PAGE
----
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4 de Octubre, 2007

One More Moment Before We Bomb—

Categorized under Guerra , Iran , Política Estados Unidos , Terrorizing la Gente | Tags:

LET'S TAKE A WALK THROUGH IRAN.

Here are images, I wanted to lay them out. As glimpses. Isolated glimpses into another country, one that mostly exists for us in scary soundbytes and media-approved shots of hangings and flame and the dark dark chador and the obscuring burqa. We pump the hot gas of our fear and media worship into those shadowy shapes, because after all, all of us here in the USA are experts at marketing and advertising and image. We take joy in our trade. This is our most intensive area of training.

We are mid-commercial right now. Halfway through the award-winning "Bomb Iran" messaging blitz. I give you a few outtakes that might not make it into the glossy front page spread.

The tricky part about laying out images in a sequence is that, depending on the order, a story wants to connect the previously separate moment. The Glimpse becomes a Thought, and then a Tale. But I did not want to force some clunky narrative...which my hands seemed to want to do no matter how I moved around the pictures. So I ended up initially grouping them by color to solve my problem. That gave me a basic blueprint that I could follow without fear of setting up something too contrived. Let the colors lead the way, let the pigment and the paint and the hue have its say.

Update: Sun, October 7. I have edited some fotos, traded one or two out, due to new information.




This shot is of a woman looking into Khomeini's tomb.


















Amazingly, Iranians have nature, too. They don't eat only brains and sleep in cemetary-mosques.



















A wondrous work of art, this rivals the most beautiful churches I've seen in the USA. I don't go in too much for religion. But I do appreciate the art that moves the hands of humans when they feel inspired. I feel much the same way as I have standing in some vast, ornate churches in New York. There are a few beauties.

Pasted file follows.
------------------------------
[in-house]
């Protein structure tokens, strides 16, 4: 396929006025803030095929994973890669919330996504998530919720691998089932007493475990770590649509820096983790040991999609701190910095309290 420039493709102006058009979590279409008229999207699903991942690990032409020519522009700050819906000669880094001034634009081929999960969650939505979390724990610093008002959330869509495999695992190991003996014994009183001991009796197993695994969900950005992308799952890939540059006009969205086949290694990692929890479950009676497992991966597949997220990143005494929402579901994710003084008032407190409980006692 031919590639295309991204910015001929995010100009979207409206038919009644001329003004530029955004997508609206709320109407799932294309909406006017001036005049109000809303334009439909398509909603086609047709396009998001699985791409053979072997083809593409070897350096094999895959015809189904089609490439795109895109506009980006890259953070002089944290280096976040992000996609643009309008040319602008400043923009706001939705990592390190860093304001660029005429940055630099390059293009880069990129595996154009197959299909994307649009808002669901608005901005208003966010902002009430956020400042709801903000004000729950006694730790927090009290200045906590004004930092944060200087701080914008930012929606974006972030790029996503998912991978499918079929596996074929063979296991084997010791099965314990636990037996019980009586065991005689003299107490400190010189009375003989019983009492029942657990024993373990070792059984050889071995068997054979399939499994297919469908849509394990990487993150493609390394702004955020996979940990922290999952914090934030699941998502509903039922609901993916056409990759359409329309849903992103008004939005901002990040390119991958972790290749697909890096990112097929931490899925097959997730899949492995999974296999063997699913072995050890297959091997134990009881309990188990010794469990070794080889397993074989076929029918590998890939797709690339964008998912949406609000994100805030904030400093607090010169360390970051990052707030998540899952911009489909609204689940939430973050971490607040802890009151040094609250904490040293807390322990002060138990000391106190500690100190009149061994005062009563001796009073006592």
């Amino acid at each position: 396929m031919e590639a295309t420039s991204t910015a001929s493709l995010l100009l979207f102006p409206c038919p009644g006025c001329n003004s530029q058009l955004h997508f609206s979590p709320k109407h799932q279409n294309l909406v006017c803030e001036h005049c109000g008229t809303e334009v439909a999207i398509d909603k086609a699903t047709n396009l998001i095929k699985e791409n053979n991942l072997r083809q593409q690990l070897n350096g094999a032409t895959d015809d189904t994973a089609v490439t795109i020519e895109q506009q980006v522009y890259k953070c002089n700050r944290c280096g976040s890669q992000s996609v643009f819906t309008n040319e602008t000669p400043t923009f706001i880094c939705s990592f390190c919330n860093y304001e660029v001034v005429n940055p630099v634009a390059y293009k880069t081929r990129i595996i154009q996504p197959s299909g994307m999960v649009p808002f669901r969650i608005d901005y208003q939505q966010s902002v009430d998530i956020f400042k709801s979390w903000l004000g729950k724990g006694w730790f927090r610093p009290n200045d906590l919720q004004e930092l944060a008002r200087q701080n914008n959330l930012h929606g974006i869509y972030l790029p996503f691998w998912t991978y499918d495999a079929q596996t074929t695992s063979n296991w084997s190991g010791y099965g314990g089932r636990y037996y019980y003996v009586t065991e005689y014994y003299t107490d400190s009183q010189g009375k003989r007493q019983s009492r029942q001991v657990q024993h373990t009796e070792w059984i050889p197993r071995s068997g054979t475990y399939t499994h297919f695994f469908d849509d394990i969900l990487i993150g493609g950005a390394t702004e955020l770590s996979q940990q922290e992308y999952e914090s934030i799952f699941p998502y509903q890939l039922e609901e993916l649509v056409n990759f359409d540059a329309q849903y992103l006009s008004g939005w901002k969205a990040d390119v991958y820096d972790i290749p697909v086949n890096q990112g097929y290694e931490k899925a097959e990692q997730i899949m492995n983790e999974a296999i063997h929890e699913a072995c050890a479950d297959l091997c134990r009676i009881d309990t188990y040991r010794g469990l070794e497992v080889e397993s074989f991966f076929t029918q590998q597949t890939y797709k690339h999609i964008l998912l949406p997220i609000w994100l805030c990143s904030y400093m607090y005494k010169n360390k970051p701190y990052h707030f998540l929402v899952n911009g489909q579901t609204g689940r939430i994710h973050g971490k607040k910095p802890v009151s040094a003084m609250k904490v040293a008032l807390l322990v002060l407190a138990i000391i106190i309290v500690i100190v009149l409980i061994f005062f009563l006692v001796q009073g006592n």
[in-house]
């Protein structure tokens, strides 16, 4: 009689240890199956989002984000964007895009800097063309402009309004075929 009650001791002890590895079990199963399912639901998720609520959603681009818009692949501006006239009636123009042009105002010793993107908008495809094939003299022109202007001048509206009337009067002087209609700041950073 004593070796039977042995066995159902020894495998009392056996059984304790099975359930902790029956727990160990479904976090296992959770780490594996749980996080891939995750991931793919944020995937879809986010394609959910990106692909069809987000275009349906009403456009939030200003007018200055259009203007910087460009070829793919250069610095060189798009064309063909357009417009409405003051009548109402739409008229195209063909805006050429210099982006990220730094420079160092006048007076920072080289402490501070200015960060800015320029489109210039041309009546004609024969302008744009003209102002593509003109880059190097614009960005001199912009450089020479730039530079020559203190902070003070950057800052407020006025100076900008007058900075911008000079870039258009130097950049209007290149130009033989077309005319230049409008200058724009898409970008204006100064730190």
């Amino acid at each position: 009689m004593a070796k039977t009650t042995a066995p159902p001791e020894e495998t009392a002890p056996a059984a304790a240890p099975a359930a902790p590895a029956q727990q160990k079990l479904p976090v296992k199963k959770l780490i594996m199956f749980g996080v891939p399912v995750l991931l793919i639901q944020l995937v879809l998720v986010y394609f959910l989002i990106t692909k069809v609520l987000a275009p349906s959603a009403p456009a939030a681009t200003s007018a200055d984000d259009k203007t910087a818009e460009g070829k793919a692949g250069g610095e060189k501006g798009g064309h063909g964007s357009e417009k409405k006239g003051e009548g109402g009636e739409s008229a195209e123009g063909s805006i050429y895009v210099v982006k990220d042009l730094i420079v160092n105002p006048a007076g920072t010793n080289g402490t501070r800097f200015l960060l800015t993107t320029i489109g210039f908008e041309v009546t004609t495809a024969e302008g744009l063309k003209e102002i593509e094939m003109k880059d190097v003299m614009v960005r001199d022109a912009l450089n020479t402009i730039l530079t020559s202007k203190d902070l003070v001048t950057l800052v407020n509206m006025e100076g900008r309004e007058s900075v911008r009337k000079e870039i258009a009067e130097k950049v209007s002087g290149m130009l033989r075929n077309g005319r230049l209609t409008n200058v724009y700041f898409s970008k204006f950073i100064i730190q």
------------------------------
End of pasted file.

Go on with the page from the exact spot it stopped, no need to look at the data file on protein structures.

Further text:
Just look at the intricacy and art that has gone into the design and lighting design of this building. Simply beautiful.

This is a mosque in Naqse-Jahan Square in Isfahan.



















A wedding in Iran. A Kurdish-Persian wedding.


















(This shot doesnt come in so much on its chromatic value. But more of what is called a "graphic match" when making an editing cut. Interestingly, the bodies sort of line up. Standing vertical figures, the spacing...a happy gathering, though in daylight.)

These are Kurdish Iranians in Najar, Iran. Kurdistan. They are some of the oldest Iranians in the region, descended from the Medes. The Kurds are Sunni Muslims, who often are engaged in some type of fight with their government to retain their culture and some degree of political autonomy.

I love the mother in the doorway with her child. The child has that typical "wary of a strange camera" look in her eye. But the mother feels kind and warm, what with her happy expression, flowing and comfortable garb, and direct gaze.




















Bolhassan, Iran. This is one of the prettiest shots I found. I love this image. The deep blue sky, the cluster of homes that do not seem ruled by a grid, but rather naturally occurring as groups of people settled near one another. The warm windows, telling of humans living and perhaps reading, or talking to one another as the night settles down over them all. I think of fireflies.

Bolhassan is another Kurdish town, only five miles from Iraq, in Kordestan, Iran. This village of people was chemically bombed by Saddam Hussein in the Iraq-Iran war in 1987 and 1988. To this day, almost the entire population suffers from the toxic aftereffects in the form of skin diseases, cancer, genetic "malformations," and crippled births.

When not relying on other Reasons, the U.S. media and government will trumpet the bombing, invasion and occupation of Iraq as a justified means of deposing the evil that Saddam Hussein was. We didn't need chemical weapons to do that. Not until it was decided that an entire city needed to be hit hard.

Will we speak of the effects of using nuclear weapons on Iran? Before? Or after? How much do we really care?





















Just a cooling tower on a museum roof in Kashan, Iran.

I love, again, the deep blue sky behind the sand-colored and artistic structure. I think of the adobe buildings I saw often in my youth, and for a time lived in. Homes in the southwest. Arizona? California? I cannot remember. But I always see sun and sand and big blue sky in my mind.




















Naqse-JahanSquare, as pointed out by commenter Kian. From here, where he has many fotos that show Esfahan, Iran.



















The Azadi Tower. Translated, it becomes "The Freedom Tower," which makes me smile, and think of George W. Bush. Would he appreciate the name? Isn't that what he wanted to name that some Museum of Dubya Doctrine Justification in NYC? "The Freedom Tower." Freedom there, freedom here. Freedom everywhere these days.

It is rather inspiring, though, I have to admit. I want to run at it full speed and see how far up the sides I can fly, wave my arms shouting as I move through its center. I wonder if I'd be allowed. I know even in New York, you have to be careful these days about what liberties you take with your body and voice. "If You See Something, Say Something" and all that.